Office Hours with Ernest Wilkins
Office Hours with Ernest Wilkins
#90: House Party 1998

#90: House Party 1998


If you read last Monday’s newsletter, you got an exclusive free preview of writer/sports historian Jack Silverstein’s Q&A with Richard Esquinas, the man who allegations rocked the sports world in 1993, when he wrote a tell-all alleging that Michael Jordan owed him 1.25 million dollars over a bet.

Up top today is a short audio interview I did last week with Silverstein. We chatted about the Q&A and his thoughts on #TheLastDance ‘s accuracy and as an added bonus, he makes the strongest case I’ve ever heard for ignoring any and all conspiracy theories behind Jordan’s first retirement.


Back in 1998, Fortune Magazine attempted the Herculean task of trying to determine how much money Michael Jordan put into the U.S. economy.

Where to begin? With the easy stuff--the revenue attributable to the Jordan "brand." His sports videos have sold over four million copies--including the all-time No. 1, Michael Jordan: Come Fly With Me. Together, they have generated revenue of $80 million. Jordan has inspired about 70 books--Rare Air, The Jordan Rules, Hang Time, and I Can't Accept Not Trying are foremost among them. Publishing industry executives estimate that together, those four books generated nearly $17 million in sales. Michael Jordan cologne, created by the designer Bijan, has so far had sales of $155 million worldwide, according to the designer's company. Hanes expects sales of Michael Jordan underwear to exceed $10 million annually. Add those figures to Space Jam ($230 million at the box office and another $209 million in video sales), and we've got $701 million in revenues, not including shoes and sports apparel, which we'll get to shortly.”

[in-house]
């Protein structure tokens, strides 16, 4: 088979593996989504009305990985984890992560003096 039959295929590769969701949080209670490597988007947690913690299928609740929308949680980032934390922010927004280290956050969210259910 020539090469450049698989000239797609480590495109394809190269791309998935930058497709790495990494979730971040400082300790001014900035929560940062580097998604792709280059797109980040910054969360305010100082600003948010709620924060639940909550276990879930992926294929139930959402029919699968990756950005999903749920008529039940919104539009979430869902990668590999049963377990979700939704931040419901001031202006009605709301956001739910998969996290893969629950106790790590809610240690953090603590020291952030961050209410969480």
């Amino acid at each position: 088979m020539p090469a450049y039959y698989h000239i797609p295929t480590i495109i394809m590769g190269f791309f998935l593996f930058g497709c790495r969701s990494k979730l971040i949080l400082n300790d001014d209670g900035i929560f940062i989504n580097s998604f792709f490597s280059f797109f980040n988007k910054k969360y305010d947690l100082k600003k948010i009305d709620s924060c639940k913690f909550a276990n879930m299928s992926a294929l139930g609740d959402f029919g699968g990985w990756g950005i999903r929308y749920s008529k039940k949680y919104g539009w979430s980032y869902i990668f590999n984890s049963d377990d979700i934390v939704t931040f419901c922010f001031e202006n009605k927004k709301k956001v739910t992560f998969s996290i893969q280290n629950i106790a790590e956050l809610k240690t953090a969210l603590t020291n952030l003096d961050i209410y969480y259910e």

For the sake of fun, I’ll give you a little spoiler: The final number is more than $5 billion. A lot more.

The Jordan Effect: The world's greatest basketball player is also one of its great brands. What is his impact on the economy?


What a horrible weekend for black music. The community lost Little Richard, Betty Wright and Andre Harrell. It’s always a tragedy when an elder passes, but I find myself really hurting from these three. All three were completely unique, innovators and inspirations.

  • Little Richard’s 1966 Paris show is one of the best live concert performances of all-time.

  • Read Danyel Smith’s 1996 profile of Andre Harrell. Ghetto Fabulous

  • You’ve heard Betty Wright’s music, even if you don’t think you have:

Announcing: Brands to Watch

Happy Monday! A reminder that starting with Office Hours #100, this newsletter will shift to a tiered system.

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As a freebie, here’s the Spring/Summer 2019 Brands to Watch report. As always, thanks for reading and subscribing!

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Until tomorrow…


Office Hours is written by Ernest Wilkins. Follow me on Twitter/IG @ErnestWilkins or send me an e-mail.

Office Hours with Ernest Wilkins
Office Hours with Ernest Wilkins
Office Hours Magazine is a new take on the B2B publication, focusing on the business of cultural industries.